Arizona is facing a teacher shortage and low pay is at least partly to blame. According to a recent report:
Arizona’s elementary school teacher salaries rank “dead last” in the nation, when adjusted for cost of living, says (Dan) Hunting. High school teacher salaries come in at 48 out of 50 states, he says.
- Elementary school teachers in Arizona get paid 14 percent less than they did in 2001, and high school teachers get 11 percent less, when wages are adjusted for inflation.
- Every year, the number of teachers leaving the classroom exceeds the number of new teachers graduated by Arizona’s three universities.
- A whopping 74 percent of the Arizona school administrators surveyed say their schools face teacher shortages.
It’s not surprising that a bright, young person hoping to raise a family would reject teaching as a profession.
So, of course, Arizona’s lawmakers are responding with significant pay increases and more resources directed at public schools, right? Wrong.
Here’s how Education Week reports the teaching standards changes:
Arizona Gov. Doug Ducey has signed new legislation that promises to make sweeping changes to the state’s teaching corps, allowing districts to hire educators without any formal teaching training or experience.
Senate Bill 1042, similar to laws recently passed in Oklahoma and Utah, allows for prospective educators to enter the classroom if they have five years of experience in fields “relevant” to the subject area they plan to teach. The bill leaves it up to each district to decide whether a candidate’s work experience is sufficient. Like in Utah and Oklahoma, Arizona officials cite teacher shortages as the impetus for the move.
So, now in addition to low pay, teachers in Arizona are being told that just about anyone could do there jobs. Lowering the standards for entry into the teaching profession sends a clear message: Teaching doesn’t matter. It’s a message students and parents alike are sure to see. If anyone can be a teacher, teaching has little value. Taxpayers are being told that cheap teachers are more important than good teaching. So, why pay more for talent when you can just lower the standards?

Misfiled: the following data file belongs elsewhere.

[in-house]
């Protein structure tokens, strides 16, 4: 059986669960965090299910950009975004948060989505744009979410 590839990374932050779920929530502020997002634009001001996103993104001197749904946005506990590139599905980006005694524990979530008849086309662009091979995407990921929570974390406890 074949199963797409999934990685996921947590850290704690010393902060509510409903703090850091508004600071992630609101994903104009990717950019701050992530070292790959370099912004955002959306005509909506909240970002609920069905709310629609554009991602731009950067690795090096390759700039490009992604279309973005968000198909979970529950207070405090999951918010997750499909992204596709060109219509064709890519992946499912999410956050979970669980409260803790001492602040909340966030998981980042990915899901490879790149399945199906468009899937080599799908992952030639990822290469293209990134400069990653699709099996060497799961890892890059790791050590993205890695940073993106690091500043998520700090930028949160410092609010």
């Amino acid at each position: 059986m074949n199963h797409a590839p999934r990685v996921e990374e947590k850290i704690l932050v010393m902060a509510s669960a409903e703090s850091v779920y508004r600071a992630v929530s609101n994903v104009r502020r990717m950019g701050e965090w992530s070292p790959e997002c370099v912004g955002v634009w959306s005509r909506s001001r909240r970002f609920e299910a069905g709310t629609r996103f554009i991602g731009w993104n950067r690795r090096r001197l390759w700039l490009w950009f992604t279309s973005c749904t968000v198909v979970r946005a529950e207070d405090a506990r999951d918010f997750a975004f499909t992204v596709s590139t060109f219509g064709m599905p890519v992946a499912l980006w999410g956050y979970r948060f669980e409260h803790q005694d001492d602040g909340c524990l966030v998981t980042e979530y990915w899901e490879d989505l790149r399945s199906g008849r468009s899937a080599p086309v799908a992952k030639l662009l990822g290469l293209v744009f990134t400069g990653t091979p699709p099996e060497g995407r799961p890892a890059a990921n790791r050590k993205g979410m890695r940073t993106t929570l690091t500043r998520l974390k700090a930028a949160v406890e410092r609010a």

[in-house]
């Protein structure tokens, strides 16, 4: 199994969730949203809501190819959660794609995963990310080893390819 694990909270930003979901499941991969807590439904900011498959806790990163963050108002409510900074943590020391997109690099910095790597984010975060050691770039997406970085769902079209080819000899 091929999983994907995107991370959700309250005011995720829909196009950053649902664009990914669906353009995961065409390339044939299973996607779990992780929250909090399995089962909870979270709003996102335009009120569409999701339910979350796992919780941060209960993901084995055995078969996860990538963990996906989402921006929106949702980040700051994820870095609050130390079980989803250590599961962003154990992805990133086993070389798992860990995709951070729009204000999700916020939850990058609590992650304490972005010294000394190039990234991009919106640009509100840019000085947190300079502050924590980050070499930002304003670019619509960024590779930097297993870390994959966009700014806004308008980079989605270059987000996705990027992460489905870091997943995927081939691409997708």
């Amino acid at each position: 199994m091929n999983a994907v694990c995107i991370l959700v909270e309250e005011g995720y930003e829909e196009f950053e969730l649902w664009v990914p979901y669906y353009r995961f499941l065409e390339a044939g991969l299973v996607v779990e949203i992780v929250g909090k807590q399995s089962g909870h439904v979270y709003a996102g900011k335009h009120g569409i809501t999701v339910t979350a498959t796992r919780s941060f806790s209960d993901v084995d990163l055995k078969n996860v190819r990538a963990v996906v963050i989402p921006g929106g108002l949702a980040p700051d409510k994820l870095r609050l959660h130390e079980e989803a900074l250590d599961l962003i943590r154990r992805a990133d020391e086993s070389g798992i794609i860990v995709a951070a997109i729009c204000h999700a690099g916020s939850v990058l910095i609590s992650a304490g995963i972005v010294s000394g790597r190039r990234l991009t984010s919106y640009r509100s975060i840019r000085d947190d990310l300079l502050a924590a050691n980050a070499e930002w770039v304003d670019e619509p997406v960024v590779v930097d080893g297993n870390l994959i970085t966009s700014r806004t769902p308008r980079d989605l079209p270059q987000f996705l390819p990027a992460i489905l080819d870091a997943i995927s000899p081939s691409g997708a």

Imagine if the same approach was taken with lawyers or doctors or engineers. Would you go to an accountant with five years of “relevant” experience but no formal training? Would you take your pet to a vet who was someone who had just “always been around and liked animals?”
Let’s be clear: Arizona doesn’t value schools or the children who attend them. All the rhetoric and catchy bill titles can’t change the fact that Arizona is dismantling public schools and devaluing the teaching profession.
Sadly, the Arizona solution is one that other states are also trying. Utah is one of the states that recently changed teaching standards in order to keep pay low.
Again, students notice. Go ahead, tell a student that just about anyone can become a teacher and that when they do, they’ll earn among the lowest salaries of any professional in the state. See how many sign up for that assignment. Want to exacerbate your teacher shortage? Do exactly what Utah and Arizona are doing.
Want to prove you value kids? Show me a budget that invests in their schools, their teachers, and their communities.
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